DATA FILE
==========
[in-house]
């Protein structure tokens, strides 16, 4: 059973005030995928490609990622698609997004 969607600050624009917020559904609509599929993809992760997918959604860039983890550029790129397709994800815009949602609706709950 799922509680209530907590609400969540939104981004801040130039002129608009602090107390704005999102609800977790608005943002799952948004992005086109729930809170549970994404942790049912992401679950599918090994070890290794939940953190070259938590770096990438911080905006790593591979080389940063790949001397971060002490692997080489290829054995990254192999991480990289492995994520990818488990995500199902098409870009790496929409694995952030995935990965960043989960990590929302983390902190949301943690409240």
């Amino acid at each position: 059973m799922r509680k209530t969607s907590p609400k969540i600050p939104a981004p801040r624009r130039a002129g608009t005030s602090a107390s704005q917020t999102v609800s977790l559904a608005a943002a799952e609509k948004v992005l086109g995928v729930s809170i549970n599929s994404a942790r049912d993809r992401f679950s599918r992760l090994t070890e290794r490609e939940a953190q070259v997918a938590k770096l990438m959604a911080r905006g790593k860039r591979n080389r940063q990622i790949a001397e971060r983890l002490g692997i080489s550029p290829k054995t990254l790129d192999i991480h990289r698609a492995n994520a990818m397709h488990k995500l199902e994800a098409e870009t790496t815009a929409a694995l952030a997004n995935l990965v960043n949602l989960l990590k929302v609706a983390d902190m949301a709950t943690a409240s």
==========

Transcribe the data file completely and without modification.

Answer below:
[in-house]
């Protein structure tokens, strides 16, 4: 059973005030995928490609990622698609997004 969607600050624009917020559904609509599929993809992760997918959604860039983890550029790129397709994800815009949602609706709950 799922509680209530907590609400969540939104981004801040130039002129608009602090107390704005999102609800977790608005943002799952948004992005086109729930809170549970994404942790049912992401679950599918090994070890290794939940953190070259938590770096990438911080905006790593591979080389940063790949001397971060002490692997080489290829054995990254192999991480990289492995994520990818488990995500199902098409870009790496929409694995952030995935990965960043989960990590929302983390902190949301943690409240």
């Amino acid at each position: 059973m799922r509680k209530t969607s907590p609400k969540i600050p939104a981004p801040r624009r130039a002129g608009t005030s602090a107390s704005q917020t999102v609800s977790l559904a608005a943002a799952e609509k948004v992005l086109g995928v729930s809170i549970n599929s994404a942790r049912d993809r992401f679950s599918r992760l090994t070890e290794r490609e939940a953190q070259v997918a938590k770096l990438m959604a911080r905006g790593k860039r591979n080389r940063q990622i790949a001397e971060r983890l002490g692997i080489s550029p290829k054995t990254l790129d192999i991480h990289r698609a492995n994520a990818m397709h488990k995500l199902e994800a098409e870009t790496t815009a929409a694995l952030a997004n995935l990965v960043n949602l989960l990590k929302v609706a983390d902190m949301a709950t943690a409240s």